# Meaning and Origin of an Expression which Involves Virtual Displacement

As an additional point of confusion related to the answer given here:

I have encountered the following expression in my study of virtual displacements.

$$\delta{\vec{r_i}}=\sum_j\frac{\partial\vec{r_i}}{\partial{q_j}}\delta{q_j}.$$

It is difficult for me to even parse this statement. On the left hand side we have an infinitesimal variation at $$\vec{r_i}$$ (which I now understand to be a tangent vector to the position manifold $$M$$ at that point) and it is being equated to the sum on the right. The partial derivative in the sum seems easy enough to understand; I assume that it denotes the usual component-wise partial derivative of $$\vec{r_i}$$ with respect to the coordinate $$q_j$$. The derivative then seems to be multiplied by an infinitesimal virtual displacement (which I now understand to be a tangent vector to the constraint submanifold $$C$$). The sum is obviously over all of the coordinates.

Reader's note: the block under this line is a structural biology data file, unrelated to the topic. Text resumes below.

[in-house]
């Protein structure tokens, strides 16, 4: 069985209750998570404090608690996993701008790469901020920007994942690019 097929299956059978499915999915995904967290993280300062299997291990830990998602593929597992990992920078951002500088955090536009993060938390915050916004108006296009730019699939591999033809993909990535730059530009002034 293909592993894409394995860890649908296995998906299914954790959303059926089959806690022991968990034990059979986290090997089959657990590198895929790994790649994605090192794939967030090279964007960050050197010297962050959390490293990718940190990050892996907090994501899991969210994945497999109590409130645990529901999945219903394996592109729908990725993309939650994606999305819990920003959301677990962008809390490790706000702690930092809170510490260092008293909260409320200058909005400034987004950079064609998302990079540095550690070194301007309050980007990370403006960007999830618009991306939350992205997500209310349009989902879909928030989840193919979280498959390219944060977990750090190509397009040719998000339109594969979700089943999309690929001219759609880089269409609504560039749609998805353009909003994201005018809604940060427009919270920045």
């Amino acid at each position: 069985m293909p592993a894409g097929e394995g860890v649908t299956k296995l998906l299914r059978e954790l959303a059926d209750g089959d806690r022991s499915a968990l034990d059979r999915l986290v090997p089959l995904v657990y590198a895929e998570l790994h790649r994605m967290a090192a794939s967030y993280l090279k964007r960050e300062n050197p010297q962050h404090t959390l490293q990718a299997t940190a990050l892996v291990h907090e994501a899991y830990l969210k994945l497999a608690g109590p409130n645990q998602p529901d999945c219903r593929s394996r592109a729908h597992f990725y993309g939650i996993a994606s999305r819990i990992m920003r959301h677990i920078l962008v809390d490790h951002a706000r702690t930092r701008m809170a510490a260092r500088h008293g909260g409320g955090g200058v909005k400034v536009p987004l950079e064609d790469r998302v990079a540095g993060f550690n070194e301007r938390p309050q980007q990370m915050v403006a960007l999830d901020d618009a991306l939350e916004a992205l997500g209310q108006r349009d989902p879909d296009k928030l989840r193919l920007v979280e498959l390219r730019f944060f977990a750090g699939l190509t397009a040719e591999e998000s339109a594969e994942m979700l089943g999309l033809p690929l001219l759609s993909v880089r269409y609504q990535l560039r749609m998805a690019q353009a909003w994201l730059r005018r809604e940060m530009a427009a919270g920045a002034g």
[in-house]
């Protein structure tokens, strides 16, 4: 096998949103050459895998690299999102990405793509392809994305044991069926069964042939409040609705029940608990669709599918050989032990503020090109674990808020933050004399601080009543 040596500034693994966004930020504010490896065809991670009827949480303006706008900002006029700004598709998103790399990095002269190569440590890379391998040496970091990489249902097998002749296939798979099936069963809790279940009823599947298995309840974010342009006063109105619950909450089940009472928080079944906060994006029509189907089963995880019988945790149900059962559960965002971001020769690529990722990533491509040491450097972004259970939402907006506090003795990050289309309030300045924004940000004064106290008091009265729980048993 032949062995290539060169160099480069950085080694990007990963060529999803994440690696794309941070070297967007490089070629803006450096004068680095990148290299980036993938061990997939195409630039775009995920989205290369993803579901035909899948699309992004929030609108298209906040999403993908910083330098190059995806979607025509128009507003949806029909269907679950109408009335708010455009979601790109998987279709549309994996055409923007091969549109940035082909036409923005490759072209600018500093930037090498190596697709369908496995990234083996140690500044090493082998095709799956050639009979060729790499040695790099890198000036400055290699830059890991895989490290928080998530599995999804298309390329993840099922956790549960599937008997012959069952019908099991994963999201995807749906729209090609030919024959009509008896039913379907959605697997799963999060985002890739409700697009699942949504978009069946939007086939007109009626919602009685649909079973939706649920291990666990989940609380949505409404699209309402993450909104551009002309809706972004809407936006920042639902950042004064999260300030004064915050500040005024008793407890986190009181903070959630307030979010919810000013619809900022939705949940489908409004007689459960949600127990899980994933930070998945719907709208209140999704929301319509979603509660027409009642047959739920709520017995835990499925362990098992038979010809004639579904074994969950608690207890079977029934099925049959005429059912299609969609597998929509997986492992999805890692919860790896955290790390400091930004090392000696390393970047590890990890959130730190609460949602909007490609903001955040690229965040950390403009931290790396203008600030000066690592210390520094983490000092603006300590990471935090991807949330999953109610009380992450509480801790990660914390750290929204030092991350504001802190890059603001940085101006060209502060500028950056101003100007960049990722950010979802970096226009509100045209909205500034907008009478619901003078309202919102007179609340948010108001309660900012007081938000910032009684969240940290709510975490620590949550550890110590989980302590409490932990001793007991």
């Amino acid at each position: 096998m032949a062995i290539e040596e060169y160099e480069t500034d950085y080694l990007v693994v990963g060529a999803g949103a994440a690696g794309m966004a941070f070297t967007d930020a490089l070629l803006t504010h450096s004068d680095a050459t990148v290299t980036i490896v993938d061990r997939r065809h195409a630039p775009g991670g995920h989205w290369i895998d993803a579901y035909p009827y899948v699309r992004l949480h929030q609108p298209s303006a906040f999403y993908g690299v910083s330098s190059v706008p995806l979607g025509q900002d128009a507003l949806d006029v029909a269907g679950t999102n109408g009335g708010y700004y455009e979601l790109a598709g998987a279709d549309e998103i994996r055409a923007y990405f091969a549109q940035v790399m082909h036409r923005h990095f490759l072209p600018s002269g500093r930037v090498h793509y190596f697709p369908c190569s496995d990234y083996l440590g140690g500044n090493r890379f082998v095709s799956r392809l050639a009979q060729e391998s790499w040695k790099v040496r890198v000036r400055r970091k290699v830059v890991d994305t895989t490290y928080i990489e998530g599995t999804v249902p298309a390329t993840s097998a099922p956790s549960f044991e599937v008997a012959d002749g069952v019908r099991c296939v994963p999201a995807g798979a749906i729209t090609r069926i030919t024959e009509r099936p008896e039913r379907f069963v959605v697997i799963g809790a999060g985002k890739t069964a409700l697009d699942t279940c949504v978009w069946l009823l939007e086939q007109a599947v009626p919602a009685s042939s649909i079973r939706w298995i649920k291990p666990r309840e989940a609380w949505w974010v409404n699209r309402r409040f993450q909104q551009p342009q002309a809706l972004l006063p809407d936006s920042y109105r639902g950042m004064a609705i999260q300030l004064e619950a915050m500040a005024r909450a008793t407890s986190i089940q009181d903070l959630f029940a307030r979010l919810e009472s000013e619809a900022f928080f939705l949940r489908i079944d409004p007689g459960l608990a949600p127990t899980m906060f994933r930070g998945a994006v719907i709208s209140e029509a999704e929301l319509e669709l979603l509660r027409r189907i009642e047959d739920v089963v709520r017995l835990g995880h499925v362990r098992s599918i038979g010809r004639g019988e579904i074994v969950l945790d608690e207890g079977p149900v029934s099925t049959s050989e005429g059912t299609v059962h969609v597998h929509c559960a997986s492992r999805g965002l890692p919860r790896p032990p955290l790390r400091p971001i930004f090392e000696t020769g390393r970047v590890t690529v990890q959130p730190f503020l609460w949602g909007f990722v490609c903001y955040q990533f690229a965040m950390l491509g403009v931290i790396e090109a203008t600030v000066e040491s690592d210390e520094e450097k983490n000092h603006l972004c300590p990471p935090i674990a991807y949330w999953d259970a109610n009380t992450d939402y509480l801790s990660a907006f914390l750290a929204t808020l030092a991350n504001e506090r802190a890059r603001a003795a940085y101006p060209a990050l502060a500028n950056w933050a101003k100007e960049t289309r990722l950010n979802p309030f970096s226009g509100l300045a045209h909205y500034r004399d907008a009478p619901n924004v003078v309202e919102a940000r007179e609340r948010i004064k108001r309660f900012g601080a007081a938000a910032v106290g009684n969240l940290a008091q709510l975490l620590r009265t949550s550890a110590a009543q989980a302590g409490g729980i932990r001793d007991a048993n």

My confusion, then, is two-fold. First, what kind of multiplication is being carried out between $$\delta{q_j}$$ and $$\frac{\partial\vec{r_i}}{\partial{q_j}}$$? They don't even seem to be in the same spaces. Even if we took the image of $$\delta{q_j}$$ under some kind of inclusion map, it still isn't clear what operation we are performing. Is it the cross-product, the inner product, or something else?

Lastly, it is unclear to me where this expression even came from. In class, my professor practically pulled it out of a hat with the statement that "it is easy to see". Well, I fail to see how this is in any way obvious. In CuriousMind's comment here:

It is mentioned that this is actually the definition of an infinitesimal virtual displacement. However, I fail to see how this "definition" corresponds to my understanding that an infinitesimal virtual displacement is a tangent vector to a manifold. Any answer or clarification will be much appreciated.

• The derivative with respect to q does exist in the tangent space of he manifold defined by the {q}. So, they are dual to dq. – ggcg Jan 28 '19 at 1:15
• I'm not sure that I understand, can you elaborate? It's not clear to me that the derivative with respect to $q_j$ is in the tangent space. Saying that it is in the dual space of the tangent space doesn't help that case much, either. – J_Psi Jan 28 '19 at 2:18
• I am merely stating that, by definition, {dq} and {d/dq} are dual to each other. If that isn't meaningful then look up a diff geom text. The summation in your equation always makes sense. – ggcg Jan 28 '19 at 11:56
• Writing this out in more detail as an answer could be beneficial. – J_Psi Jan 28 '19 at 21:28